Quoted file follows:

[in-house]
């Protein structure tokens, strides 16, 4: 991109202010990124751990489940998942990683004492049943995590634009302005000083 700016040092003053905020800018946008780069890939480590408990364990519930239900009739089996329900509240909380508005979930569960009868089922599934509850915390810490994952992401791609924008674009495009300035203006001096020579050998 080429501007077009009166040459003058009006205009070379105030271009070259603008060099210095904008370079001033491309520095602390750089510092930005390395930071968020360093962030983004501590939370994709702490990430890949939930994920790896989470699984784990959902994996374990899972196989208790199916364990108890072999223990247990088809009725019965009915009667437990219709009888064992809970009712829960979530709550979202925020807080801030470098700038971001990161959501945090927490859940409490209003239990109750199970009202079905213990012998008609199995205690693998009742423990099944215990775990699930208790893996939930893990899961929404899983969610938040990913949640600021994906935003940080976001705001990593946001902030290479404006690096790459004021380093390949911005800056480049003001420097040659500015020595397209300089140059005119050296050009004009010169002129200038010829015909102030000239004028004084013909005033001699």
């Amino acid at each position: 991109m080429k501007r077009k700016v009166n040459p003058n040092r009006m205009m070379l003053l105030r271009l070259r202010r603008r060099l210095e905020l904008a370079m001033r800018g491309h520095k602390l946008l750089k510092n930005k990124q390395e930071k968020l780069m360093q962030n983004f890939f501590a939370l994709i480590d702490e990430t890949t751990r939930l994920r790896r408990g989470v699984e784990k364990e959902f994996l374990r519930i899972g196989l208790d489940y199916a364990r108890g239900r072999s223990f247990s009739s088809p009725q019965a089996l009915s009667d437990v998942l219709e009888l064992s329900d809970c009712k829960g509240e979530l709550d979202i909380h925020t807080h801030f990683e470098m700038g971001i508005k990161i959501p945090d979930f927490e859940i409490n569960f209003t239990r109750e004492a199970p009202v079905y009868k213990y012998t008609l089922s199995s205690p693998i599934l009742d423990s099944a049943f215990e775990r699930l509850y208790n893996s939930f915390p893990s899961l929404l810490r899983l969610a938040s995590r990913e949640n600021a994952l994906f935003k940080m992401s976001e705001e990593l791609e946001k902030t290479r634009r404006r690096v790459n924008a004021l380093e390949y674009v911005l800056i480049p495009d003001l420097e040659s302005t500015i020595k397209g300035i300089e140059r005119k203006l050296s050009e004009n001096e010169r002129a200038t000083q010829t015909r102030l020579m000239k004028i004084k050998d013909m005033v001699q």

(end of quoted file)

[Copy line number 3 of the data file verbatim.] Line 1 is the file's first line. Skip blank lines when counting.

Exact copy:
């Amino acid at each position: 991109m080429k501007r077009k700016v009166n040459p003058n040092r009006m205009m070379l003053l105030r271009l070259r202010r603008r060099l210095e905020l904008a370079m001033r800018g491309h520095k602390l946008l750089k510092n930005k990124q390395e930071k968020l780069m360093q962030n983004f890939f501590a939370l994709i480590d702490e990430t890949t751990r939930l994920r790896r408990g989470v699984e784990k364990e959902f994996l374990r519930i899972g196989l208790d489940y199916a364990r108890g239900r072999s223990f247990s009739s088809p009725q019965a089996l009915s009667d437990v998942l219709e009888l064992s329900d809970c009712k829960g509240e979530l709550d979202i909380h925020t807080h801030f990683e470098m700038g971001i508005k990161i959501p945090d979930f927490e859940i409490n569960f209003t239990r109750e004492a199970p009202v079905y009868k213990y012998t008609l089922s199995s205690p693998i599934l009742d423990s099944a049943f215990e775990r699930l509850y208790n893996s939930f915390p893990s899961l929404l810490r899983l969610a938040s995590r990913e949640n600021a994952l994906f935003k940080m992401s976001e705001e990593l791609e946001k902030t290479r634009r404006r690096v790459n924008a004021l380093e390949y674009v911005l800056i480049p495009d003001l420097e040659s302005t500015i020595k397209g300035i300089e140059r005119k203006l050296s050009e004009n001096e010169r002129a200038t000083q010829t015909r102030l020579m000239k004028i004084k050998d013909m005033v001699q």